Cannabis Shortage Looms as Demand Outstrips Supply 3 Days into Legalization

Cannabis Shortage Looms as Demand Outstrips Supply 3 Days into Legalization

THE CANADIAN PRESS–Cannabis retailers are already running low or completely cleaned out just three days after cannabis was made legal across Canada.

Product shortages are expected in both brick-and-mortar and online stores could last “up to at least six months” according to Manitoba Liquor & Lotteries.

“Every province–not just Manitoba–is receiving substantially less cannabis than originally requested… Retailers in Manitoba will be receiving staggered shipments over the next few weeks (some daily) in an effort to meet their requests,” said a spokeswoman for the Manitoba crown corporation in an email.


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Retailers saw long lineups and a wave of online purchases Wednesday as Canadians made their first-ever purchase of legal recreational cannabis.

In St. John’s, Newfoundland, the Tweed store on Water Street had sold out of oils, pre-rolled joints, and smaller quantities of the flower by about 2 p.m. local time on Wednesday. Meanwhile across town at a second Tweed location, an employee said that some product lines simply weren’t supplied yet and the stock would broaden as legalization continued and suppliers had more product ready for sale.

Shortages could last up to at least six months.

Shortages were also beginning to emerge on Day One in Montreal where lineups outside of the city’s three SQDC locations persisted throughout the day.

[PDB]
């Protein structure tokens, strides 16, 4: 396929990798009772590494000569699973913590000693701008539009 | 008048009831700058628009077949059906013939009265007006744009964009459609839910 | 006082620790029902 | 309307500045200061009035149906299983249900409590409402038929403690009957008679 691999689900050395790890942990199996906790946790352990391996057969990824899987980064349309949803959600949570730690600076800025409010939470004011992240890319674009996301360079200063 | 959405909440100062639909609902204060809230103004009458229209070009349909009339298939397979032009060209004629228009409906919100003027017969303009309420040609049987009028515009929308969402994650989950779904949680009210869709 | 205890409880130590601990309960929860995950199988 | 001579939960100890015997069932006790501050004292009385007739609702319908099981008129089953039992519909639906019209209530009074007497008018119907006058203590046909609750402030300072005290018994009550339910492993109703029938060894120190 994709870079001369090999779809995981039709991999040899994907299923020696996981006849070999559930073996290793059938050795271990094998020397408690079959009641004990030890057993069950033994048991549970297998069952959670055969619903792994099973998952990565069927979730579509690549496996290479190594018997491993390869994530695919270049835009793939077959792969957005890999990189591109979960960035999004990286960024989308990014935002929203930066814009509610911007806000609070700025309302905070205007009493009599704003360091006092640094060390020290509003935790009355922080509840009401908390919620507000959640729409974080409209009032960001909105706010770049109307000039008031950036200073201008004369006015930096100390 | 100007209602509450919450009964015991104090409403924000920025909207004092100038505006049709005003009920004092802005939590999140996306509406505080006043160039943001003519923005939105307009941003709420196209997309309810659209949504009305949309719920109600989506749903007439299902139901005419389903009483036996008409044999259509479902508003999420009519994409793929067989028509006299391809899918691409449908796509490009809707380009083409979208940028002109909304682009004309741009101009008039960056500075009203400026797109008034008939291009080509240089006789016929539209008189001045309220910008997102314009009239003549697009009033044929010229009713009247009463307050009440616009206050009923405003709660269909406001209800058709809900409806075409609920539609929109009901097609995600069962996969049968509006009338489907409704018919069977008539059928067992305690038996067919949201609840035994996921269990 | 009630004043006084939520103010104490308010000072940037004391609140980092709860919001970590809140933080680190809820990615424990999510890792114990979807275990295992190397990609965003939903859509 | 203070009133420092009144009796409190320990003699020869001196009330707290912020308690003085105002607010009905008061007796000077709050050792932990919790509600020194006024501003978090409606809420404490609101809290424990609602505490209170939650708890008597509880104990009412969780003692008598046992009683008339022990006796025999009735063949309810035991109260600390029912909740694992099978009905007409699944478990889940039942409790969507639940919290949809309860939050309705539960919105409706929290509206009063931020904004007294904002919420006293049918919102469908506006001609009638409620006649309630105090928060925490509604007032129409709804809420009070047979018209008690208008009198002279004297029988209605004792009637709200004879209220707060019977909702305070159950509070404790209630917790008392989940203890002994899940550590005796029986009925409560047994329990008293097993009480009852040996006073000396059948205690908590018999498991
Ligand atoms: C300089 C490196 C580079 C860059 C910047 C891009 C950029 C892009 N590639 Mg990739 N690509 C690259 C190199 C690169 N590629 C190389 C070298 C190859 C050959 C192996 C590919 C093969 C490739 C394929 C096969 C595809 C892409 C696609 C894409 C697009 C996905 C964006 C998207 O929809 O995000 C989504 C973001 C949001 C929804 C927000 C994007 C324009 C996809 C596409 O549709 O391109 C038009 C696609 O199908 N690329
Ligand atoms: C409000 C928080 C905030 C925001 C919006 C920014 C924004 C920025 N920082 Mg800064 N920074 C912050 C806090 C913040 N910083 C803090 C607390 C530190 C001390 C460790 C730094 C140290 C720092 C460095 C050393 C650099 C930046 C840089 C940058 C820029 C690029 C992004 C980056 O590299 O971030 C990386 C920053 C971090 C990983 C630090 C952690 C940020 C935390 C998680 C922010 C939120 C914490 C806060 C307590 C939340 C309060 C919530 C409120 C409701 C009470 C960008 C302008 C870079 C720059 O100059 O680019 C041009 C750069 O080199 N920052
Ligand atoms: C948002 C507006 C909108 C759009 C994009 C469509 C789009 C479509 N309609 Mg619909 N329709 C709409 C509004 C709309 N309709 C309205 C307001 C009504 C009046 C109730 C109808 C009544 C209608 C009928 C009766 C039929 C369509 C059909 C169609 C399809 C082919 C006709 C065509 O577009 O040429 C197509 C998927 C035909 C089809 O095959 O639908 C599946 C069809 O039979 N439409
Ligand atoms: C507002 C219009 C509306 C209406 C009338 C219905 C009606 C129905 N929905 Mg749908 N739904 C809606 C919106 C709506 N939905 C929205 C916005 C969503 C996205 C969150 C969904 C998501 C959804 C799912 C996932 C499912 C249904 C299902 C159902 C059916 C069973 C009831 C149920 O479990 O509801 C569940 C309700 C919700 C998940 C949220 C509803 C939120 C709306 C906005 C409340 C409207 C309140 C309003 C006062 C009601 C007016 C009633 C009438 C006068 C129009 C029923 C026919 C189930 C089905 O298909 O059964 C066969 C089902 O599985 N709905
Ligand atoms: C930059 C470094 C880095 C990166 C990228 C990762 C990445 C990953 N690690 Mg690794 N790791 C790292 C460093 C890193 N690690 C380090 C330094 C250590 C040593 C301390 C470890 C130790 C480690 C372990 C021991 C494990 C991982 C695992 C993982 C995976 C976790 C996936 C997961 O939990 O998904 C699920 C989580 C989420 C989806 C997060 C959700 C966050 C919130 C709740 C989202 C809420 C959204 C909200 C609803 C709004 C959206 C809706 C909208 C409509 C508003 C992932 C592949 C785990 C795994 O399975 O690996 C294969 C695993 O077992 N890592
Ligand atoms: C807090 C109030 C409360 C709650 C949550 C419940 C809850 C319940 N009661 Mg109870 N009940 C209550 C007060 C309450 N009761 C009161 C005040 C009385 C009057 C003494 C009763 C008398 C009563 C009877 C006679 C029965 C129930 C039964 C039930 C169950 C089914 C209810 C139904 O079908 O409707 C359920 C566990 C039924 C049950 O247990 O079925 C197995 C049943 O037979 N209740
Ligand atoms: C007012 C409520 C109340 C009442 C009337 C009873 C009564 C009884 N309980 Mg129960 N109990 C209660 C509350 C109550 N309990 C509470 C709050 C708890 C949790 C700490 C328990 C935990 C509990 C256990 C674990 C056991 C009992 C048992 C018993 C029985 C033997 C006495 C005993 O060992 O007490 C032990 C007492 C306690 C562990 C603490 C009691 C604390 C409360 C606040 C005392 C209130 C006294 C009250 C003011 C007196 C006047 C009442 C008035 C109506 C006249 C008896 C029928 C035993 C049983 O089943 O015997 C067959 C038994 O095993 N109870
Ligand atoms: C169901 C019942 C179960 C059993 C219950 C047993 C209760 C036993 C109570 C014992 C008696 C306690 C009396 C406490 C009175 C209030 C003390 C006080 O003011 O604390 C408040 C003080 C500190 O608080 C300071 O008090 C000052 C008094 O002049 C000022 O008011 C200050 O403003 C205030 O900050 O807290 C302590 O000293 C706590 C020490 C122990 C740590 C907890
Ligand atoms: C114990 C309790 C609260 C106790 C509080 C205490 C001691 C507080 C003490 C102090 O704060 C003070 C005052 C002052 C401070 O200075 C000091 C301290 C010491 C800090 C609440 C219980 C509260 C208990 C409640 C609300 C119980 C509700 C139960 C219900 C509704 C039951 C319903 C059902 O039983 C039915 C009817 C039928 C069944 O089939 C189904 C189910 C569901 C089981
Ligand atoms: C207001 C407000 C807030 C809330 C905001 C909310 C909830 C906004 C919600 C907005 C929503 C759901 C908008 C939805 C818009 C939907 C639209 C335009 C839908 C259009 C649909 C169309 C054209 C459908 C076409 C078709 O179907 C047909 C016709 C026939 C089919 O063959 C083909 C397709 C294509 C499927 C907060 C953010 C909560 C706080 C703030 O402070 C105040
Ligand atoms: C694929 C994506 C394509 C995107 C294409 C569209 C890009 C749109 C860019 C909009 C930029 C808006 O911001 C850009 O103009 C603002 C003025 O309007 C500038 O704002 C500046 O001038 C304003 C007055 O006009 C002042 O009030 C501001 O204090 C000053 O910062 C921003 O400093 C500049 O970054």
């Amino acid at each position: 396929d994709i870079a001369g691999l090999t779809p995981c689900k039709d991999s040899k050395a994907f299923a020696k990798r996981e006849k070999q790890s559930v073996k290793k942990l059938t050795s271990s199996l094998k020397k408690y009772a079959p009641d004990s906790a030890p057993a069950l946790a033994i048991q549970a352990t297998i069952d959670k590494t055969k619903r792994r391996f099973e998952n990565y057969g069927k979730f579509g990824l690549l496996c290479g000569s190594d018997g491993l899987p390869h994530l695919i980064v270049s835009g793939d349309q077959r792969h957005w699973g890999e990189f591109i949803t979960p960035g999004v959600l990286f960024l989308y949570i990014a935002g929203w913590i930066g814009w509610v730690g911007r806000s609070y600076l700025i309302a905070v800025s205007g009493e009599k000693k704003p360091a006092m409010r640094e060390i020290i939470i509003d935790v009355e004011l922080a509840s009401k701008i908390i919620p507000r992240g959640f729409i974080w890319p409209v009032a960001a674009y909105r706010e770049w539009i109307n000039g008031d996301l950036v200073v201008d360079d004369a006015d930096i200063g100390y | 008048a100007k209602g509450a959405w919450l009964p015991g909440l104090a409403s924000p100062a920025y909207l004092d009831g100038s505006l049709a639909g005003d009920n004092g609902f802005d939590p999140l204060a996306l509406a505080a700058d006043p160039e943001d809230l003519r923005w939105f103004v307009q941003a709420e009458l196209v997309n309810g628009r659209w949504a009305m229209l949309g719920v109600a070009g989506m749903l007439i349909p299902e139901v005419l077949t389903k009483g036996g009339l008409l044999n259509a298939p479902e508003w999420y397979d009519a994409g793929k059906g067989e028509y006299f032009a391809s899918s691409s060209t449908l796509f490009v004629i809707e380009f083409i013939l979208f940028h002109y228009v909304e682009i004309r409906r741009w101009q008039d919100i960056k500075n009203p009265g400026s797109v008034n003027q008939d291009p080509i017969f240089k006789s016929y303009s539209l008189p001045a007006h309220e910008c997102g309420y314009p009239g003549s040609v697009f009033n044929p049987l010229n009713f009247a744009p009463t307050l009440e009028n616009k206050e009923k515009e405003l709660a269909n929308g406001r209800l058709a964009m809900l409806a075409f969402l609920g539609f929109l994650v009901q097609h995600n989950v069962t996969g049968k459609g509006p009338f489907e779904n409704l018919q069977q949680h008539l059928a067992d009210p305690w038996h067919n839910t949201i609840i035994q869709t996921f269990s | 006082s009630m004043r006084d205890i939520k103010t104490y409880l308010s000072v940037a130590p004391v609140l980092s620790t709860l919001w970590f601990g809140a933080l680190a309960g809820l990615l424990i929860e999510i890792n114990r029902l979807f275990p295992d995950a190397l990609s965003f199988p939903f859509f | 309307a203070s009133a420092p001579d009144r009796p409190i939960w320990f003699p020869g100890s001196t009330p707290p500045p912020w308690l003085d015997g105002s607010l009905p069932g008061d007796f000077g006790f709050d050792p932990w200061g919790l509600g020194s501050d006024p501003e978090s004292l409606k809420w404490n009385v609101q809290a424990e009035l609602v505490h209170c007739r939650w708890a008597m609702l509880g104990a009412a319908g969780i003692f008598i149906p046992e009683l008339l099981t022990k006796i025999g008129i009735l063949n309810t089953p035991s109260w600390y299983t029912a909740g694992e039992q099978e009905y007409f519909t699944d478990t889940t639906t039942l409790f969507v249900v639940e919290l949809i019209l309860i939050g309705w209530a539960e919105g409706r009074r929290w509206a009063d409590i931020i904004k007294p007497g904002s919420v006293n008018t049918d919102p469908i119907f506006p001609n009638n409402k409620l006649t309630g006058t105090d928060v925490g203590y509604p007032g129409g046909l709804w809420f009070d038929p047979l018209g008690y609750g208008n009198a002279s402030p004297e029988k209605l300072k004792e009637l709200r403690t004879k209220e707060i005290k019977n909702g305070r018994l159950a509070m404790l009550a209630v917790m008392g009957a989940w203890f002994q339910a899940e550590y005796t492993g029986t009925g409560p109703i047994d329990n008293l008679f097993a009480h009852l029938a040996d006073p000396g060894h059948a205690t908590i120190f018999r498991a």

Kay, a 21-year-old sociology student at Concordia, had planned on buying Hexo’s proprietary Northern Lights strain Azul, but saw the last products sold just as he reached the counter. He got Soleil’s Harmonizer and Hexo’s Sierra instead.

“I just waited five hours in line—for ten minutes of glory!” he laughed. “Is it worth it? I haven’t tried it yet!”

A BC Liquor Distribution Branch spokeswoman said that “shortages are/were expected to impact all jurisdictions across Canada as some (licensed producers) look to opportunities in overseas markets.”

Four of the largest licensed producers had indicated to BC earlier this month they would not ship their full product commitment in time for the launch of online sales and the province’s lone store, she added.


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“LPs point to a number of factors in reduced product volume and assortment including issues with supply chain, lower than expected crop yields, and insufficient supply of packaging materials,” the spokeswoman said in an email.

Canopy Growth Corp. CEO Bruce Linton said the licensed producer expects by next Friday to have shipped to all provinces and territories 100% of the volumes it had committed to over the next 30 days, but within 10 days of legalization.

He noted that the cannabis grower in these supply agreements signed on to deliver a certain quantity over a year, and that order specifics did not become clear until roughly two weeks ago.

Cannabis industry players and watchers had earlier warned that there would be product shortages amid supply chain issues, but the actual appetite of Canadian consumers for legal pot was unclear until the day it became legal.

With files from Terri Coles in Newfoundland and Jesse B. Staniforth in Montreal.

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